Mountain Biking

8 things we wish we knew before starting mountain biking – BikeRadar

Nobody is born with two wheels – although outrageously talented riders such as Danny Macaskill and Alex Storr may have you questioning otherwise.

We all have to start mountain biking somewhere – whether you have the benefit of riding from a young age or are new to the sport, there’s always a piece of knowledge you wish you knew earlier that could have saved you time or money.

Here, we’ve compiled our top tips aimed at making the lives of those new to mountain biking a little easier, though experienced riders may find a nugget of information they have yet to see.

Fitness is fastness

Training in the gym can make a big impact on your ability on the trails.

A long time ago, training used to be frowned upon in the upper echelons of enduro and downhill racing, being seen as uncool and against the spirit of the disciplines.

Times have changed and, these days, top riders spend as much time in the gym as they do on their bikes.

Being unfit can make riding seem like a chore, and can draw an early curtain on an otherwise rad day.

Although cycling is seen as a cardio sport, which it is, anyone who has ridden a downhill trail at full pelt knows it can be just as exhausting as riding to the top.

Taking part in other sports that complement riding, such as rock climbing and cross-training, can improve your strength on the bike, enabling you to ride at your best.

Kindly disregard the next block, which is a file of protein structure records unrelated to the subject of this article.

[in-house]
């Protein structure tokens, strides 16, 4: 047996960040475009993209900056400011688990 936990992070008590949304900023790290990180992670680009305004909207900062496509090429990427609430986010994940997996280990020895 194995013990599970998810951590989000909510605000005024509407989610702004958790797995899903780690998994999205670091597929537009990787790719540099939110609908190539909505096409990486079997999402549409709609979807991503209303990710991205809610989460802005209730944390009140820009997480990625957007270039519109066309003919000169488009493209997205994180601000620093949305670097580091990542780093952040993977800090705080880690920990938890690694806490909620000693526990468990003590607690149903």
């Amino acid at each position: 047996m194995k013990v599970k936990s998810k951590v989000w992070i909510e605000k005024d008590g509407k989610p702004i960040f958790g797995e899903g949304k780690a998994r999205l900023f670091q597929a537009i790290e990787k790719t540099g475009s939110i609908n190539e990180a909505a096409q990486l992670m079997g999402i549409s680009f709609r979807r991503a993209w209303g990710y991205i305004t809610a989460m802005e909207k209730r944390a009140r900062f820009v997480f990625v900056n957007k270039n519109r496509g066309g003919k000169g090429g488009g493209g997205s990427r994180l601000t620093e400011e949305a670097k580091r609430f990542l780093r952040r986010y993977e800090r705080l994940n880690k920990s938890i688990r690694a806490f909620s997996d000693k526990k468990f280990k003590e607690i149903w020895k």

The core of your body plays a very important role when mountain biking, and keeping it strong will enable you to stay composed on long descents and make riding a lot more enjoyable.

Building up muscle also has benefits besides making your riding faster and more enjoyable. Muscles can protect your joints and bones in the event of a crash, making it less likely you’ll pick up an injury – think of it as homegrown body armour.

Needless to say, fitness is very important for cross-country racing. Long days in the saddle, or intense races, require a high level of cardiovascular fitness.

Don’t spend your money on fleeting tech trends

You can’t always get what you want… so get what you need.
Alex Evans / Our Media

While some tech trends have revolutionised mountain biking, such as the introduction of dropper posts, others leave as quickly as they came – when was the last time you saw a plus tyre?

Tech trends can be alluring, promising to improve your riding in exchange for your cash.

However, no matter how good the tech is, the biggest difference to your riding will always be you.

Sticking with your current setup and instead investing the money in coaching can have a much greater improvement on your riding experience.

Fuel the fun times

Eating and drinking will enable you to ride much further.
Martin Bissig via Getty Images

This is one of the best tips, and one you will still have to learn the hard way.

Staying well fed while out riding will make your rides a lot more enjoyable, and keep you out of the wicked arms of the ‘bonk’.

When you’ve bonked, the last thing you are thinking about is another run. Your heavy legs and punctured stomach will yearn for whatever food you have at home or in the car.

Fueling right is key to spending long days out in the saddle. Carrying food, and eating it regularly, will enable you to ride further and keep your mind on the trails.

Snack and trail bars fit well into jersey pockets, with fruit such as bananas still being a choice for the pros.

Feeding well on a ride will also aid your recovery after the ride, enabling you to hit the trails again soon.

Don’t get caught up in competition

Even top racers get tired of constant competition.
Getty Images / Dean Treml/Crankworx